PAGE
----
When it comes to your basic cool-season legume for deer forage, alfalfa (Medicago sativa) can’t be beat.
It is a perennial, but it can also be used as an annual in deer food plots, especially in more southern regions.
Alfalfa does not do well on clay soils; keep that in mind if your whitetail plot is located in such an area.
At about 19% protein and 1.35% calcium, alfalfa is especially good to supplement diets in the spring and early summer.
Alfalfa is a common forage crop used to make hay for cattle and sheep.
If there are alfalfa fields located at or near your hunting ground, be sure to factor that into your food plot location or design. Deer that are used to grazing alfalfa elsewhere may not be as tempted to try it in a new planting.
There are other legumes that are often recommended for deer food plots.
A number of these are warm-season annuals: hairy indigo, partridge pea, cowpea and deer vetch (also known as Aeschonomyne).
Of these warm-season annuals, cowpea can have good early-season forage potential for deer in some regions. A cool-season annual, Austrian winter pea, has also performed well in more southern regions.
For a fall forage legume in my part of the world, though, you almost have to go with a cool-season annual like vetch (Vicia) or birdsfoot trefoil. These can be important legume forage sources that can complement the grasses and grains in your food plot’s design. Don’t forget to properly inoculate the seed before planting.
And never plant a legume without taking a look at soybeans.
Soybeans (Glycine max) are a legume that deer love to consume. In fact, you may have acquired the right to hunt near farmland where the owners or managers are hoping your efforts will help manage deer populations that have enjoyed eating soybean a little too much!
There are two kinds of soybeans used in deer food plot plantings: soybeans used for grain production and “forage soybeans” or soybeans planted to provide green forage in the early fall. Grain soybeans can be planted from spring through the summer for deer forage, and may especially attract deer if soybeans aren’t widely grown in your area. Some varieties of soybeans have been bred to be resistant to Roundup™. If you want to utilize such varieties into a new food plot, that can potentially make weed control a lot easier.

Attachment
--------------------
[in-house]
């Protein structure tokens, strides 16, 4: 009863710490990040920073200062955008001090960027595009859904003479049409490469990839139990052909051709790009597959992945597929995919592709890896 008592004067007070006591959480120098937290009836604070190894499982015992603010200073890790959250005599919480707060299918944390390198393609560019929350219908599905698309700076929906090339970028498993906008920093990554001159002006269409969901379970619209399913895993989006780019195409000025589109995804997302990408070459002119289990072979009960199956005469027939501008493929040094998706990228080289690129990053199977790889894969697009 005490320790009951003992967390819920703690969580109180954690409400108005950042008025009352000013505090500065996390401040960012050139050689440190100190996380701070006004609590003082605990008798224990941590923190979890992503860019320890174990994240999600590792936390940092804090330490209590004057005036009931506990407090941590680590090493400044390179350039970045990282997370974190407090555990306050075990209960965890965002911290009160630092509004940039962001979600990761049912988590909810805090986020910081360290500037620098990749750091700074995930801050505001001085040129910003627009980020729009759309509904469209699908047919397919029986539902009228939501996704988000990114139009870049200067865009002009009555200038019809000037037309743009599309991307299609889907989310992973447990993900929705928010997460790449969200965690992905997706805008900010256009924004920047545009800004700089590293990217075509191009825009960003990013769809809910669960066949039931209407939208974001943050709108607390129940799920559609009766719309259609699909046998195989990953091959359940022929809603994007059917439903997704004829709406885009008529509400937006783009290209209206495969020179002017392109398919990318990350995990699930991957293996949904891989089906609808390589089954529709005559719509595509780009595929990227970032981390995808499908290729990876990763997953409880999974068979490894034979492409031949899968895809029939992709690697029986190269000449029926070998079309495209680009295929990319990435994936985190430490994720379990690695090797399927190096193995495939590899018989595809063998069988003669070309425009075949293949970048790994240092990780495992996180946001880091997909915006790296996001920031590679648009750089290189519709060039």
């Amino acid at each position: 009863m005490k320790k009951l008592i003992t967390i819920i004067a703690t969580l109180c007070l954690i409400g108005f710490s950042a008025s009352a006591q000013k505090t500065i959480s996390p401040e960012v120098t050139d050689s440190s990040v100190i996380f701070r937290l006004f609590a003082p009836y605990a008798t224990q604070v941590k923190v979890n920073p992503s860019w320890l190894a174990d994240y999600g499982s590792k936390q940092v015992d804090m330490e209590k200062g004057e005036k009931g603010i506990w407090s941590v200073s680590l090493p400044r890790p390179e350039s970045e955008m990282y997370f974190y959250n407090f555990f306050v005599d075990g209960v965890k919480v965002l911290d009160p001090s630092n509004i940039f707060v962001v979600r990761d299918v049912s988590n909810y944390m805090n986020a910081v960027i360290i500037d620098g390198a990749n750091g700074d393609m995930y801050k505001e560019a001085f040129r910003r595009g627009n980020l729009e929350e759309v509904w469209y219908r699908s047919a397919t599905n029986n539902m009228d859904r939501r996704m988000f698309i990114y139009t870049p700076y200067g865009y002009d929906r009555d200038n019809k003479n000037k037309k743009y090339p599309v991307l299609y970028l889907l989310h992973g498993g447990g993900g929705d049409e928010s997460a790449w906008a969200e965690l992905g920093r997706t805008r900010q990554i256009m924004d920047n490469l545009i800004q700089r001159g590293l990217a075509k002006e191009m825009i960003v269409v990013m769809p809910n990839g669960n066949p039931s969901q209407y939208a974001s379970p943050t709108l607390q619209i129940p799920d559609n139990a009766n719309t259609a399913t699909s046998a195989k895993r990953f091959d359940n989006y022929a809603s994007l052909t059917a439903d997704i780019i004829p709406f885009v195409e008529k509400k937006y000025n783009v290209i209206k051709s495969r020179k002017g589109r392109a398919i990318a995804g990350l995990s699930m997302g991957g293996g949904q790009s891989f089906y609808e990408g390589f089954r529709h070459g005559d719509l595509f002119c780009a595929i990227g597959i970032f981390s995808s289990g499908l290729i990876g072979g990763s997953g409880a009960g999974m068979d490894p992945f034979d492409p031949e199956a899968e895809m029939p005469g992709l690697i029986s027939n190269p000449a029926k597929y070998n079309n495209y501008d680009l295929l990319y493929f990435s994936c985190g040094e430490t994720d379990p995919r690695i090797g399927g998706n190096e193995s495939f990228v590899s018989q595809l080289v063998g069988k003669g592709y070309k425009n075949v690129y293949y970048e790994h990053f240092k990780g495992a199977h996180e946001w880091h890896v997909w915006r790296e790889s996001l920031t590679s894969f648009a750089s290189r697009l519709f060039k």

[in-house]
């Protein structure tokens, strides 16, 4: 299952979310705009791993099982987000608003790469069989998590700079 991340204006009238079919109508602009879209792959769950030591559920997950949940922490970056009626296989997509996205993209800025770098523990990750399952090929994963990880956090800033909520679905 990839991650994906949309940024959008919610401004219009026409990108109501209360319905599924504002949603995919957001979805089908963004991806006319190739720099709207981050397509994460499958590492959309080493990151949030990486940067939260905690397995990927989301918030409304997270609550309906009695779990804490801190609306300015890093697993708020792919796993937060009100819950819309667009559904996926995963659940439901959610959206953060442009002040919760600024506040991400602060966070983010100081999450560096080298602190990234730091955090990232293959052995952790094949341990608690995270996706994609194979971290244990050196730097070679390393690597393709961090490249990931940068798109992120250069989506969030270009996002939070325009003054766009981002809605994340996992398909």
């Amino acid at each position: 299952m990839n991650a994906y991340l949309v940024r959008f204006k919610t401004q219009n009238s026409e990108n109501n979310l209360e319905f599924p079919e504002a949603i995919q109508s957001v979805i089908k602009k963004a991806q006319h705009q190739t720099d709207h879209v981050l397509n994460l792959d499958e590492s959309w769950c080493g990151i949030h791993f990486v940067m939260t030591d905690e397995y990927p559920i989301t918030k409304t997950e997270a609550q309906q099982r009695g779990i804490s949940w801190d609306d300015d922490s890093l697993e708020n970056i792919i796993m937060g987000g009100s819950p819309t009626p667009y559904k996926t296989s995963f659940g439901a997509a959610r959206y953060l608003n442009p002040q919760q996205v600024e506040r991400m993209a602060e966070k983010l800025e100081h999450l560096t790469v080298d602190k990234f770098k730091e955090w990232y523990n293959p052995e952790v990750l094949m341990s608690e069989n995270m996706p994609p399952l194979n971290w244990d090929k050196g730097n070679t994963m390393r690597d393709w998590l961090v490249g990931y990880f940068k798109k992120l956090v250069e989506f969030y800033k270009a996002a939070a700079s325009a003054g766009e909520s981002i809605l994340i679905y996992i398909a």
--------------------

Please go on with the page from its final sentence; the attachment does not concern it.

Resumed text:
I like soybeans best in larger food plots. Whitetail deer will keep the soybean from maturing in plantings of an acre or less, especially if there are not other soybean options nearby. Soybeans can be used as a source of winter feed, but soybean stems tend to lodge (bend/break) in the winter, making them less reliable than some of the other grains commonly used in deer food plots.
Be sure to use an inoculant when planting soybeans. Plantings in areas with nearby soybean acreage for fall and winter browsing should be made in the spring. Soybeans planted as Annual Forage legumes in fall food plots can be seeded between mid-August and mid-September. Personally, though, I prefer other fall forage options.
Some soybean varieties have been bred to be more ideally suited for forage, but many managers find that grain soybeans are suitable for late summer seeding—and in a new food plot, the “Roundup Ready” option of soybeans that can be sprayed with glyphosate may be especially attractive in the first year.